“Always check at least 2 different weather forecasts to make sure you’ll be safe, and find a sheltered spot to camp, even if it’s not windy when you go to sleep the wind can get up in the night and you don’t want to be moving in the dark!"

Grace Fell, founder of Wild With Consent.

A man cooking over a fire

Keeping Clean: Freshen Up Your Wild Camping Experience

It’s a common obstacle when wild camping, but showering needn’t be a problem if you buy a solar shower. One of wild camping’s bare essentials, solar showers typically cost between £5 and £10 and usually hold around 19 litres of water. A solar shower is basically a bag filled with water that heats up from the sun. They’re normally made from flexible PVC and come with a built-in spout.

The simple design means that it can be hung from practically anywhere – a tree, the side of a building, the back of your campervan – but the best part is that it provides you with a fresh shower whenever and wherever you need it when wild camping.

"If we’re wild camping in a bivvy, we always try and find somewhere close to water to camp – makes it much easier washing pots and yourself and doesn’t waste drinking water."

Grace Fell, founder of Wild With Consent.

A person having a beer by the lake
The ultimate brew for wild camp excursions

Wild Camping Essentials

When preparing for a wild camping trip, it’s super important to pack smart and travel light. You’re looking to fit everything into one backpack, creating a minimal footprint when setting up camp and taking it all away with you. 

A coffee pot and mugs on the beach

For a little more on what to pack, it’s worth reading our Backpacking Essentials Checklist . But before that, we’re big fans of gathering stuff, laying it all out on the floor and then playing a bit of ‘Backpack Tetris’:

  • Shelter: Tent, Bivvy Bag, or Hammock

  • Sleeping Gear: Sleeping Bag, Sleeping Pad, Pillow

  • Backpack: Big enough for your gear, but light enough to carry comfortably

  • Navigation: Map, Compass, GPS Device, Loose plan messaged to a friend

  • Hydration: Water Bottles, Water Filtration System, Hydration Bladder

  • Nutrition: Food (leftovers, noodles, snacks), Cooking Equipment (stove, pot, utensils)

  • Clothing: Base Layers, Insulating Layers, Waterproof and Windproof Layers, Hat, Gloves, Extra Socks, Hiking Boots or Shoes

  • Lighting: Headlamp or Torch, Spare Batteries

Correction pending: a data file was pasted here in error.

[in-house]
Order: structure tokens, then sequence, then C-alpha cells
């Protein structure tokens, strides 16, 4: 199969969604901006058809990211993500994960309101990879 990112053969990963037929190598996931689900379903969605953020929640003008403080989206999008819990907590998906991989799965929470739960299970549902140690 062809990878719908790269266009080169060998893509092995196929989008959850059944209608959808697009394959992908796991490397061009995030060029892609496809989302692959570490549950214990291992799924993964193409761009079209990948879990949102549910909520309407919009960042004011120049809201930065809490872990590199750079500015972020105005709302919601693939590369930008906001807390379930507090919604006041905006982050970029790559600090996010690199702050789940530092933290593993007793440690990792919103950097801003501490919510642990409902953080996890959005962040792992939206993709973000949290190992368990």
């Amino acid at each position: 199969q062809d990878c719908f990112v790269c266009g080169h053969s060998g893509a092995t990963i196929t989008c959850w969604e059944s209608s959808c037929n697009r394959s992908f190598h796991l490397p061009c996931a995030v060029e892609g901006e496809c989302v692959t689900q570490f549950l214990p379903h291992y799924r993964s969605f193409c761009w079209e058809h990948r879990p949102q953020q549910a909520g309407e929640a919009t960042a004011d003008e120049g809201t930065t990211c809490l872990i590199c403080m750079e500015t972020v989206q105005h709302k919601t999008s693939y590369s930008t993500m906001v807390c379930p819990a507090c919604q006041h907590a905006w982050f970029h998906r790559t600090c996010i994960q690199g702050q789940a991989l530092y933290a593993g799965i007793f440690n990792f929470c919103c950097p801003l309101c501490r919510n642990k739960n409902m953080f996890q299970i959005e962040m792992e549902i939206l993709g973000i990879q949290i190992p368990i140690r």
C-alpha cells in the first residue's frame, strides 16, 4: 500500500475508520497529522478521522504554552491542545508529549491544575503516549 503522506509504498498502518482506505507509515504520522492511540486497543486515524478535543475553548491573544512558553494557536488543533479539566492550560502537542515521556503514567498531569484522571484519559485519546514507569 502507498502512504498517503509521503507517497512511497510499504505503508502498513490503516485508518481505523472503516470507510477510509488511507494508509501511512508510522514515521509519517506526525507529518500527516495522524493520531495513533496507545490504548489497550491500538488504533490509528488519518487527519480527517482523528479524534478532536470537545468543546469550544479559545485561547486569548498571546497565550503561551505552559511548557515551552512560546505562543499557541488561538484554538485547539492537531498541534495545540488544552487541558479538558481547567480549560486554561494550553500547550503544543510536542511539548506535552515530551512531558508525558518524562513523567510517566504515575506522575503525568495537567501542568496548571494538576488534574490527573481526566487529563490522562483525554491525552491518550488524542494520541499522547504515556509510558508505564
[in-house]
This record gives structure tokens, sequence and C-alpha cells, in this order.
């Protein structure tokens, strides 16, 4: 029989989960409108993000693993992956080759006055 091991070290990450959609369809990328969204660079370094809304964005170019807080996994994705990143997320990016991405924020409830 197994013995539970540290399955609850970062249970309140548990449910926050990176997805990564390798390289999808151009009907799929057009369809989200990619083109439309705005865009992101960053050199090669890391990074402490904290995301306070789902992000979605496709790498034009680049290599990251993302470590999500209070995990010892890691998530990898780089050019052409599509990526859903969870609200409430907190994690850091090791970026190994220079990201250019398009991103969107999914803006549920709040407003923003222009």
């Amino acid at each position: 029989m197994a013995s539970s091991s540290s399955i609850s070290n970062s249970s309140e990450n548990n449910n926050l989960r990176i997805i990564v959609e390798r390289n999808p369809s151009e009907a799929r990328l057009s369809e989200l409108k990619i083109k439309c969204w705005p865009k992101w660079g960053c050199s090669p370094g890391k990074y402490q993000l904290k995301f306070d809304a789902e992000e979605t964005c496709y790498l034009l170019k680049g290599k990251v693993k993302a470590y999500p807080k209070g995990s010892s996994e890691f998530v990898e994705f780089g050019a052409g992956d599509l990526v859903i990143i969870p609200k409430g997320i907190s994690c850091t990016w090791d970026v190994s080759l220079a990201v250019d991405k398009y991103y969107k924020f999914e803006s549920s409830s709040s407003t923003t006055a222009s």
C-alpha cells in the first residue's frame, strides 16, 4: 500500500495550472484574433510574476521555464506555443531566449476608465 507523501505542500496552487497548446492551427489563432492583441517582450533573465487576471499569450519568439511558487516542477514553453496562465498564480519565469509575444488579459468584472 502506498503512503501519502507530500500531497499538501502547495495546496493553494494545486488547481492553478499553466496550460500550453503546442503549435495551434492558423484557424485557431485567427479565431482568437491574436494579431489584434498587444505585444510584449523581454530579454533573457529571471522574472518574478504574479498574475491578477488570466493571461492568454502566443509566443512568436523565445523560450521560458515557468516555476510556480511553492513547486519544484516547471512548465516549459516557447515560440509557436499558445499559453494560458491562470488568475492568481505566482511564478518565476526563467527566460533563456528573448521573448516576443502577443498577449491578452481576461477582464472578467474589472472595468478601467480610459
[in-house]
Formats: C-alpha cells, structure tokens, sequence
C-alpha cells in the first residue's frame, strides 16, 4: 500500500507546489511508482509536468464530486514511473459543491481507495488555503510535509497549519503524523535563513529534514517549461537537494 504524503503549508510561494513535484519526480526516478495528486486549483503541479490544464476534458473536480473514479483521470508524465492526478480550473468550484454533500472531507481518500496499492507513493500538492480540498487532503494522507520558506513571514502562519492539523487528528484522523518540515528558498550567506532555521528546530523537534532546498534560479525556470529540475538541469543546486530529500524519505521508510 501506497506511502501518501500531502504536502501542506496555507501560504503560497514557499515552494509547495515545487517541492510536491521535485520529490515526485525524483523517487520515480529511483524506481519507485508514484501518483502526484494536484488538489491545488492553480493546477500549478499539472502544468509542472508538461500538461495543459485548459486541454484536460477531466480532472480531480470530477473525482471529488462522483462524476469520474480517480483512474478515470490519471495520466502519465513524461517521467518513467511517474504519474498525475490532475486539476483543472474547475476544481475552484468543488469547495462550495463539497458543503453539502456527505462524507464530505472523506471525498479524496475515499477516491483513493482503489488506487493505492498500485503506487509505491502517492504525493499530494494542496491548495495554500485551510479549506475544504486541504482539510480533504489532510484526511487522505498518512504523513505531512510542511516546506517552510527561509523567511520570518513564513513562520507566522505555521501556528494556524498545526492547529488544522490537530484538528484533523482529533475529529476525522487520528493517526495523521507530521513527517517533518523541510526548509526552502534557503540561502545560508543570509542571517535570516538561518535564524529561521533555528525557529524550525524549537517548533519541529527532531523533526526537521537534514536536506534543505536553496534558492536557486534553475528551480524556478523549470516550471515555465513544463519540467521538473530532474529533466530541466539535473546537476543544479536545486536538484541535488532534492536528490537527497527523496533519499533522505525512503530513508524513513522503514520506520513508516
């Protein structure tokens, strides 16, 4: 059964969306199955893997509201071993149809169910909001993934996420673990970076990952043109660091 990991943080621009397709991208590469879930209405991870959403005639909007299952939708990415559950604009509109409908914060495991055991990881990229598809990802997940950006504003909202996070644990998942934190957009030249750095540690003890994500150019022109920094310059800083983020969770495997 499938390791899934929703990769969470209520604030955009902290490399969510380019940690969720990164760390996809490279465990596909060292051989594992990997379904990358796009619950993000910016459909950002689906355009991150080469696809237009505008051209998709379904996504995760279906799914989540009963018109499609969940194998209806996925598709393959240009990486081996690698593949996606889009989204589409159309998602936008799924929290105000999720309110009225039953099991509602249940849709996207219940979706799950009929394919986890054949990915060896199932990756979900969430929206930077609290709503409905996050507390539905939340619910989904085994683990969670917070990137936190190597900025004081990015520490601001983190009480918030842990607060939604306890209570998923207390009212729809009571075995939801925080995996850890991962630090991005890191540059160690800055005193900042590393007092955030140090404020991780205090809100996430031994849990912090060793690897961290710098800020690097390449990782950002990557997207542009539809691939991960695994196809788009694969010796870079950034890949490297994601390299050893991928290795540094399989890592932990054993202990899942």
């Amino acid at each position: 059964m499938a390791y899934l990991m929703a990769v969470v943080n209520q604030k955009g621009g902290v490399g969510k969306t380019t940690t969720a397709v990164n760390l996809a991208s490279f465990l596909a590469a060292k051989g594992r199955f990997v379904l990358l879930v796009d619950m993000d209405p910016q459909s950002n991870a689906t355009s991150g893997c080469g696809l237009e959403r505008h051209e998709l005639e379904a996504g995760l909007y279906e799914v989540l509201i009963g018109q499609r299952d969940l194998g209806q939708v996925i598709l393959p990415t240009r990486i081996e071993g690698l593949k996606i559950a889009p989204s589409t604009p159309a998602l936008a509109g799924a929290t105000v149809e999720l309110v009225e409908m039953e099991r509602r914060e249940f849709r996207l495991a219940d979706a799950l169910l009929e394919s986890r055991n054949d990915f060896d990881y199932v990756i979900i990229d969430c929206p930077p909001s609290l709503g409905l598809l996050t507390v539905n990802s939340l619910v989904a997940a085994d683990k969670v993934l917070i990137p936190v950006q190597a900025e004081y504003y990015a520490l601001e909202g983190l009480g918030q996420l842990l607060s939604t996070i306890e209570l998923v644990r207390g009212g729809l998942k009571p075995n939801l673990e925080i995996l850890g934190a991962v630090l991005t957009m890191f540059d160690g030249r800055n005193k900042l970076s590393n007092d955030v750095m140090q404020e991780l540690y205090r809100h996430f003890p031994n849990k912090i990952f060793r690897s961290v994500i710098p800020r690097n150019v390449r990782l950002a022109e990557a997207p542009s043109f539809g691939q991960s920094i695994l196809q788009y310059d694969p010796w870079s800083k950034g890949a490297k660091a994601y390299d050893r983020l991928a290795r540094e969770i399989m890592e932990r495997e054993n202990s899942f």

• Tools: Multi-tool or Knife, Repair Kit for Gear, Duct Tape

  • First Aid: First Aid Kit, Sun Protection (sunscreen, lip balm with SPF)

  • Hygiene: Biodegradable Soap, Toothbrush, Toothpaste, Hand Sanitizer, Toilet Paper, Trowel (you know what for)

  • Safety: Whistle, Emergency Blanket, Personal Locator Beacon or Satellite Messenger

  • Added Extras: Trekking Poles, Insect Repellent, Camera, Notebook and Pen, Rubbish Bags (Leave No Trace principles)

Two people walking below a mountain
Three people walking below a mountain

Wild Camping In England

It’s good to assume that permission must be gained from the landowner before wild camping anywhere in England. You can wild camp on Dartmoor, however, for up to two nights in the same spot if you’re a good 100 metres away from any public roads and not within an enclosed area.

To learn more on the subject, we massively recommend checking out the ‘ Right To Roam ’ campaign, and adding a few books to your reading list: Nature Is A Human Right edited by Ellen Miles, Freedom to Roam: The Struggle for Access to Britain’s Moors and Mountains by Howard Hill, and The Trespasser’s Companion by Nick Hayes.

A woman reading a map on the beach

It’s also well worth getting clued up on the Countryside Code, a load of good advice on who has priority on the trails, how best to deal with livestock, shutting gates, and loads more helpful tips to keep everyone safe and smilin’.

“With our ecosystems at crisis point, we need everyone to become nature's advocate. But without that fundamental connection to our environment, we cannot know what we're losing, nor what's at risk. Without us, nature has no voice. Yet in England we only have a right of access to 8% of the land, and uncontested rights to 3% of our rivers.”

The Context, Right to Roam.

A woman sits on the grass smiling
Grace Fell, founder of Wild With Consent.

Wild With Consent